Reflections on residency thus far…

To assume that residency can be explained fully to one who has not experienced it in its entirety is naïve. It is almost a living thing – changeable, ravishing. It is a path forged through jungles which holds mystery even after the turns, trials, and tribulations have been fully exposed. As residents, we take photographs along the way to capture moments of progress, anger, fear, frustration – but only in retrospect, and perhaps not even then, it is possible to understand which moments will become significant. Why are there patients whose brief encounters are vivid to me still, while others have simply faded from my memory? How is it that I can paint with certainty the eyelids, the fingers, and the nose structure of my first cadaver from six years ago, but that I can now say so little about the eyelids, fingers, and noses of my patients? I can remember the face, tanned, broad, with graying eyebrows, of the woman whom I first declared dead. But I cannot remember the faces of any of the others who followed. They blur together – a swarm of people whom I have watched depart from this world. Strangers, patients, bodies in stretchers – but not faces.

Steve McCurry, National Geographic

Surviving residency means learning to look away. Or, more precisely, learning to see through the very elements of life – and death – which used to stop us in our tracks. Writing has revealed to me how muddled – and how out of our control – this process is. I have learned to listen clinically – I have learned to listen to the words that will save me time later, that will clinch the diagnosis, so that I might have a minute to steal five minutes of sleep or a slice of sustenance. And, sadly, I have learned to discard all the other pieces of a patient’s story. The details of their personal lives have become meaningless to me – even troublesome for my primary tasks, efficiency and depersonalization.

Medicine practiced in this manner draws me farther away from my writing faculties – and my sensitivities – than I have realized. The process of depersonalization is far more amenable to cartoon drawing or improv comedy than it is to writing – something light, humorous, distant. My art and writing have become vapid. I can observe, but with strict limitations and great distance. I have skillfully walled off the emotions of my patients. In the last two years, in spite of all the tragedy I have faced, I have not shed a single tear for a patient. I wonder why.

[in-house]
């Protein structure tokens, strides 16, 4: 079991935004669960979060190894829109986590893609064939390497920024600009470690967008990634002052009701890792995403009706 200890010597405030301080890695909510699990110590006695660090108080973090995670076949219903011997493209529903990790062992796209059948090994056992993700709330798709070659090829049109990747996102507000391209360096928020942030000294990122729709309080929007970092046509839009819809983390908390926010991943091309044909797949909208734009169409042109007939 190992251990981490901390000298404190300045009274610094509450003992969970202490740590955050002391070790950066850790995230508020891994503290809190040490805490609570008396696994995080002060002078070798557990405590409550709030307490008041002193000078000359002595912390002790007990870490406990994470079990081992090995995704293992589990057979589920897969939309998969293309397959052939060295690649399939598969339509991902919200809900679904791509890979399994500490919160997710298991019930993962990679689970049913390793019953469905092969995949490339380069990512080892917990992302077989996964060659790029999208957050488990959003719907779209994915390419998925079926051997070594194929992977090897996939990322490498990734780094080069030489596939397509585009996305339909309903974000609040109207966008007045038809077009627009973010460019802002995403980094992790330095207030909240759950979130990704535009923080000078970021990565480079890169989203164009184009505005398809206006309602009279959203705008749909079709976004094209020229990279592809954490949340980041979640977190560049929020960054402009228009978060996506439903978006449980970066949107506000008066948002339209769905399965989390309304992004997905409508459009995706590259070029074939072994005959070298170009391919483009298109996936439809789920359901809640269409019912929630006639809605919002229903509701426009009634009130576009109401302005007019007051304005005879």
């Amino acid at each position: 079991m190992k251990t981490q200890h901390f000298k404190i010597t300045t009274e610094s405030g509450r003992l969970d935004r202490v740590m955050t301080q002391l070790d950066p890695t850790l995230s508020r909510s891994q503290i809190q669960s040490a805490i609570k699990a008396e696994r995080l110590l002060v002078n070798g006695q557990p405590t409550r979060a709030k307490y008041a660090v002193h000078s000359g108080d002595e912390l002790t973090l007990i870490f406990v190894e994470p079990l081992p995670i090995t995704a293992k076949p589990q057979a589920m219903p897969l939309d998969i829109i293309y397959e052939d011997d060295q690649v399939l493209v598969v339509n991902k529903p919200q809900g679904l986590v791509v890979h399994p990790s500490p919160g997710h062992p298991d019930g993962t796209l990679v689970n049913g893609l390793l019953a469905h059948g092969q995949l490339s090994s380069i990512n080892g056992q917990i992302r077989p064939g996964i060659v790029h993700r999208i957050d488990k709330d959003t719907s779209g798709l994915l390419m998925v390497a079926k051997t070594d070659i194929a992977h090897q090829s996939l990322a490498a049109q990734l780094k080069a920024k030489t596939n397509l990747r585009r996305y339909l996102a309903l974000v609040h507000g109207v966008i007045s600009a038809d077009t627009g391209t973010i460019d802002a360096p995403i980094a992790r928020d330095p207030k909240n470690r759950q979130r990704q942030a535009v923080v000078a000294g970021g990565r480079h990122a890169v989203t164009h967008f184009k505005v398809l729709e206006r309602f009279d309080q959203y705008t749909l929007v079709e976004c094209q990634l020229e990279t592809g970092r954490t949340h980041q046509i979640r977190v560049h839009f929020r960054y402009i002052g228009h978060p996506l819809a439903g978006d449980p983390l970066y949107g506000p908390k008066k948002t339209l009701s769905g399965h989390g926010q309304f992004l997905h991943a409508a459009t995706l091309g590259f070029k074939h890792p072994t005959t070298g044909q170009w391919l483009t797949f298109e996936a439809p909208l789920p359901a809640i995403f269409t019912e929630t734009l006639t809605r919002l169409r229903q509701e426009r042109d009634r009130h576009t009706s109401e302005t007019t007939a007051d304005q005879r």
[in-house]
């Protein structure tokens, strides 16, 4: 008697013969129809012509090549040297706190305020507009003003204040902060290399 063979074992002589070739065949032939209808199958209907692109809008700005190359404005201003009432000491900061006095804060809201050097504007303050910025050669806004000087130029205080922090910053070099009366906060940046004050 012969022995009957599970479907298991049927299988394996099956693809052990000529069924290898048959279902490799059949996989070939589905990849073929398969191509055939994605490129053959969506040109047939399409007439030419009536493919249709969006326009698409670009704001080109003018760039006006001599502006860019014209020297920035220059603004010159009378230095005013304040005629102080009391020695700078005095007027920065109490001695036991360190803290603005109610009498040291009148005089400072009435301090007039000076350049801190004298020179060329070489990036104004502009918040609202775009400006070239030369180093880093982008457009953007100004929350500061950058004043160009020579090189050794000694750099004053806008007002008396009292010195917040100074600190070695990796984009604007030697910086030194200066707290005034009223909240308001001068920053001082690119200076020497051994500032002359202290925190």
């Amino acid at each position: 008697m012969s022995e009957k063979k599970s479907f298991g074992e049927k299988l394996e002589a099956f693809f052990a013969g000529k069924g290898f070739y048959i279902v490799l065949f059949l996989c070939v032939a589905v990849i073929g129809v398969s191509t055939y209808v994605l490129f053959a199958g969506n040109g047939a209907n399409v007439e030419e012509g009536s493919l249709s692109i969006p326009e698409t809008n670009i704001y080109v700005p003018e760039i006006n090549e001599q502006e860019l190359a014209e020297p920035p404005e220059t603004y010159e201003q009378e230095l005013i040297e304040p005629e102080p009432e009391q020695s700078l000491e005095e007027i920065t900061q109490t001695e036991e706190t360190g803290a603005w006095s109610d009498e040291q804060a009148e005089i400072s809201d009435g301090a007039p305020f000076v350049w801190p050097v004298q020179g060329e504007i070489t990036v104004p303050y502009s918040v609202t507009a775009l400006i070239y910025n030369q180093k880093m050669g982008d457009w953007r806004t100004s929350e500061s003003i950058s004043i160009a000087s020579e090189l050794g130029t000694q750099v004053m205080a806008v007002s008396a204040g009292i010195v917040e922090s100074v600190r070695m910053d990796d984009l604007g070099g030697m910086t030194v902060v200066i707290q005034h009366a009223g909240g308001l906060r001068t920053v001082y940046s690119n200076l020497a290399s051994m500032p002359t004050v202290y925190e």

There is an unspoken culture in medicine that it is cowardly to break down on the job. It is cowardly, in fact, to personalize the emotions of our patients enough so that it affects our performance. We are expected to rise “above this,” if you will – to be objective, discerning physicians. And I have done exactly this, with raving reviews from my superiors. But it makes me concerned that there is something missing. Perhaps taking care of such sick patients should not be so easy.

This is why illness close to residents – among ourselves, our friends, and our families – hits us so hard. It is not merely the illness itself, but all the implications that come along with it. In spite of our adept skills, it is far more difficult to depersonalize the illness of a loved one than of a stranger. These situations create a dichotomy in our minds – in order to perform our day-to-day tasks, we almost need to believe we are invincible. But when those around us fall, we must accept – even if briefly – the reality that we are not.

I am not sure what the solution is. With the demanding hours of this training, and the way residency – a living, breathing being – devours our lives, takes from us any ounces of energy which we may have remaining, brings us into the void of the hospital in all its intensity – I am not sure how we can open ourselves up to this, emotionally, and survive it. And so, at least for now, we do not.

I watch my fellow residents. We walk around this hospital like zombies, more absent then present. I can only wonder how we will emerge from this – as alienated as we are now, or will we regain some sense of warped humanity after all of this is over… Only time will tell.

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6 Responses to Reflections on residency thus far…

  1. Meri says:

    I have just finished reading all of the previous blogs and I am overwhelmed by your honesty, dedication and insight. Your writing is beautiful and I have learned so much from all of the topics you have discussed. Thank you so much.

  2. Meri says: